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Pre-Equalized Anchors

Posted Jun 07 2010 6:00am
Last summer I saw a family climbing on an American Death Triangle in Leavenworth. They were blissfully unaware of the danger of such a set-up and appeared to be even more unaware of pre-equlaized anchors. It's incredibly important to avoid the American Death Triangle. The term "death" isn't in there for nothing.

The American Death Triangle
Picture from the Chockstone Website


This entry is about pre-equalized anchors. The Canadian guide, Mike Barter has put together a variety of videos on youtube that are valuable to both the novice and the advanced climber alike. Following are three of his videos on pre-equalization. The first two are for novice anchor builders, and the third is for all those looking for a short-cut.

A Pre-Equalized Anchor
Photo from the ACMG Website


There is a little bit of controversy over pre-equalized anchors. Some feel that one leg of the anchor will get more force than another, which means that such an anchor could never be fully equalized. While there may be some truth to this concern, the impact on the anchor as a whole is minimal and professional climbing guides throughout the country are generally not concerned about it.

In this first video, Mike describes a sliding-x, followed by the basics of pre-equalization.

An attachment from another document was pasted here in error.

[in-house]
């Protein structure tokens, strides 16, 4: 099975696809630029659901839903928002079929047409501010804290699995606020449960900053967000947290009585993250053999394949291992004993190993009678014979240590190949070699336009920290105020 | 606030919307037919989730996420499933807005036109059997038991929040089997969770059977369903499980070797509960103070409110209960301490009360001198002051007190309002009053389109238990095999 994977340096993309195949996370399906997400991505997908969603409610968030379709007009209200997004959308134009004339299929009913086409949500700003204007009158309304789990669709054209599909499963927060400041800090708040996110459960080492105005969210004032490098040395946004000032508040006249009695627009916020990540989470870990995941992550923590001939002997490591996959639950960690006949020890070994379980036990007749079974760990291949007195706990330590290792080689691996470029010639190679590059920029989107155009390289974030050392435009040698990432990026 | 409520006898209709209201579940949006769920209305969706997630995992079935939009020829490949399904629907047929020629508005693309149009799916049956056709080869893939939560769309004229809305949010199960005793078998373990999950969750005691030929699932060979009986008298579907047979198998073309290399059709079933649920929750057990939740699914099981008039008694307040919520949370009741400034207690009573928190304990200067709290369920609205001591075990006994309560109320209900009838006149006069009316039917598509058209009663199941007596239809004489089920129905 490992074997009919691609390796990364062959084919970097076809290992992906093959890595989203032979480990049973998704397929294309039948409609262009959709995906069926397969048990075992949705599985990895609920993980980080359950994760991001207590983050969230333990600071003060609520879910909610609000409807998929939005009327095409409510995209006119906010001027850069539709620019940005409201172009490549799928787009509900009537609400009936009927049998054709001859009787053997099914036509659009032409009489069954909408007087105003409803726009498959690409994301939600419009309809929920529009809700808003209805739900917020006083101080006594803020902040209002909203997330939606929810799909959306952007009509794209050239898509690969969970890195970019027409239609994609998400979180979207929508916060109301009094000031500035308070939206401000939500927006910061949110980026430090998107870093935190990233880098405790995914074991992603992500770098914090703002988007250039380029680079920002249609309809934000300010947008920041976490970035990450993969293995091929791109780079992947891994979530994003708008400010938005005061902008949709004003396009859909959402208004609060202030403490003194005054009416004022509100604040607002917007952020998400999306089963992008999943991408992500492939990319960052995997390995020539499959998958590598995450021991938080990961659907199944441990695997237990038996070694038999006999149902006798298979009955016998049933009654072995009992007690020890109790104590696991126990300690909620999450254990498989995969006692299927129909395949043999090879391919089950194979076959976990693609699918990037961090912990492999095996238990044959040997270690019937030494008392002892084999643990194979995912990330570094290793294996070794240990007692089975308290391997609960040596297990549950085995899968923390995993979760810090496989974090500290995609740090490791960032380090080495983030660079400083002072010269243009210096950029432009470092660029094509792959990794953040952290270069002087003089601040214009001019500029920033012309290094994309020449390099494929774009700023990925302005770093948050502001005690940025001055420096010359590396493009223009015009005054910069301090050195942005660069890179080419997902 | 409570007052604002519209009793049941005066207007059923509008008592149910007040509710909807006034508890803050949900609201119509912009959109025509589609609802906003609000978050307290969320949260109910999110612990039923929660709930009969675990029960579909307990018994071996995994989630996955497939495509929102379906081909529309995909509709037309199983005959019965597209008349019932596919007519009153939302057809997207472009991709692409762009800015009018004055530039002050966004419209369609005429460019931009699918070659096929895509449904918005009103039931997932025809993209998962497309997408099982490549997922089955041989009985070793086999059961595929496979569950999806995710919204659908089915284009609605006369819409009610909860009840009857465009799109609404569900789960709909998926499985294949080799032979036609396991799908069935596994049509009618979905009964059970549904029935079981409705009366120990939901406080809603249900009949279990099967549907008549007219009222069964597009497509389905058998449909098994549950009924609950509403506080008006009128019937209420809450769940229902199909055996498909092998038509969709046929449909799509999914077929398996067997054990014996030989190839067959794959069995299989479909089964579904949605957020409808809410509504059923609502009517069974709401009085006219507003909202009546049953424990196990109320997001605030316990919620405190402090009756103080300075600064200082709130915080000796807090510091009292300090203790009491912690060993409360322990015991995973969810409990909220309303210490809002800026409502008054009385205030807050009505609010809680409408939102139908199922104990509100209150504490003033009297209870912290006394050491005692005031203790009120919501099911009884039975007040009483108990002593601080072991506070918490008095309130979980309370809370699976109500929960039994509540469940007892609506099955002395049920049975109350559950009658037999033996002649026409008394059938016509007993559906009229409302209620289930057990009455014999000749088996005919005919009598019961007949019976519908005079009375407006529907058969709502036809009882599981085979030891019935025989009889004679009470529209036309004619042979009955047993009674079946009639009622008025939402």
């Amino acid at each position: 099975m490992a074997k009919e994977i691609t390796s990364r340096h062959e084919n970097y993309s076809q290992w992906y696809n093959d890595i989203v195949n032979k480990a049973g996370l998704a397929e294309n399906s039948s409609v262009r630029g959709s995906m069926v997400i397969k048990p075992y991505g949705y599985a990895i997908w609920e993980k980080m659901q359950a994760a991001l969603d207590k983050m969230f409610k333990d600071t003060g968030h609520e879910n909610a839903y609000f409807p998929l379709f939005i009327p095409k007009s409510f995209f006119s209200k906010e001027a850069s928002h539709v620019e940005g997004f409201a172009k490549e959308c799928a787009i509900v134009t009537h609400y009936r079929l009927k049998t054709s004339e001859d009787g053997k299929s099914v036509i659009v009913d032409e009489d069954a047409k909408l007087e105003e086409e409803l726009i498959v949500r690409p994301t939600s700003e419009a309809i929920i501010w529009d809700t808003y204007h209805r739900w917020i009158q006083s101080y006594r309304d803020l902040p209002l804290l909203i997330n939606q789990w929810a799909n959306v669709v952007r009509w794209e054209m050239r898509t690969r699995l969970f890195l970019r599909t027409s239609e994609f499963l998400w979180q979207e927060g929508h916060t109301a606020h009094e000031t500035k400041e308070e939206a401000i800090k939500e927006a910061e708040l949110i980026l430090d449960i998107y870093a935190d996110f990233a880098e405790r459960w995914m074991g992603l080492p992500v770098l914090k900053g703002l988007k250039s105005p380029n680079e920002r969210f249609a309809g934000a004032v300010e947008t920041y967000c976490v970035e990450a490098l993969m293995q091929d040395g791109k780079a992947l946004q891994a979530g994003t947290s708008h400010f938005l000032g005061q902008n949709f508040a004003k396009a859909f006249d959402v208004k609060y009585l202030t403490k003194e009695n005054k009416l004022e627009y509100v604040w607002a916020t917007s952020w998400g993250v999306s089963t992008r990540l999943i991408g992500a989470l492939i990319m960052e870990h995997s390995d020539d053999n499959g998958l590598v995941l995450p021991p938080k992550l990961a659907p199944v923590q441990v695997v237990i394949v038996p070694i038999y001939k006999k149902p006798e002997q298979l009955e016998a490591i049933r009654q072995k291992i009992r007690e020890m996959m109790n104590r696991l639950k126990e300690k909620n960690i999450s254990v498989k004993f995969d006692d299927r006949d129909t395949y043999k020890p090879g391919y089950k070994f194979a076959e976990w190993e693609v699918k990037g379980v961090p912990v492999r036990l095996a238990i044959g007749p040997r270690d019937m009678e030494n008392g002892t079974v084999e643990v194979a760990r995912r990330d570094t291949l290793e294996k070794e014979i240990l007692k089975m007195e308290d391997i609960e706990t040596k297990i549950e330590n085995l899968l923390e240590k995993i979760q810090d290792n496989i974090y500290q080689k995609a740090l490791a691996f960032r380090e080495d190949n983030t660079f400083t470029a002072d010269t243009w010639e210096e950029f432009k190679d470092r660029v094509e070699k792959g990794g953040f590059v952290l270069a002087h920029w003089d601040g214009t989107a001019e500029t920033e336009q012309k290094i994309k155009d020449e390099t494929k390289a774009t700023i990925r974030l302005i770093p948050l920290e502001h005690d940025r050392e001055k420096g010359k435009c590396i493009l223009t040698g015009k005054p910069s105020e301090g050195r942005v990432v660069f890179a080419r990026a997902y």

The following video takes what Mike just described to the next step. In this video he demonstrates a pre-equalized anchor off three pieces.



The stuff in the preceding video is quite rudimentary when it comes to anchor building and most advanced climbers have this skill dialed. It's important to practice a variety of anchors with legs that are a variety of different lengths. It's also important to practice building anchors with many pieces as well with only a few.

Speaking of building an anchor with only a small number of pieces, more advanced climbers that already have a strong understanding of their anchoring skills may find this next video a bit more valuable.

In this video, the guide provides a quick tip for keeping the power point high.



Practice makes perfect in every one of these techniques. So keep on practicing!

--Jason D. Martin
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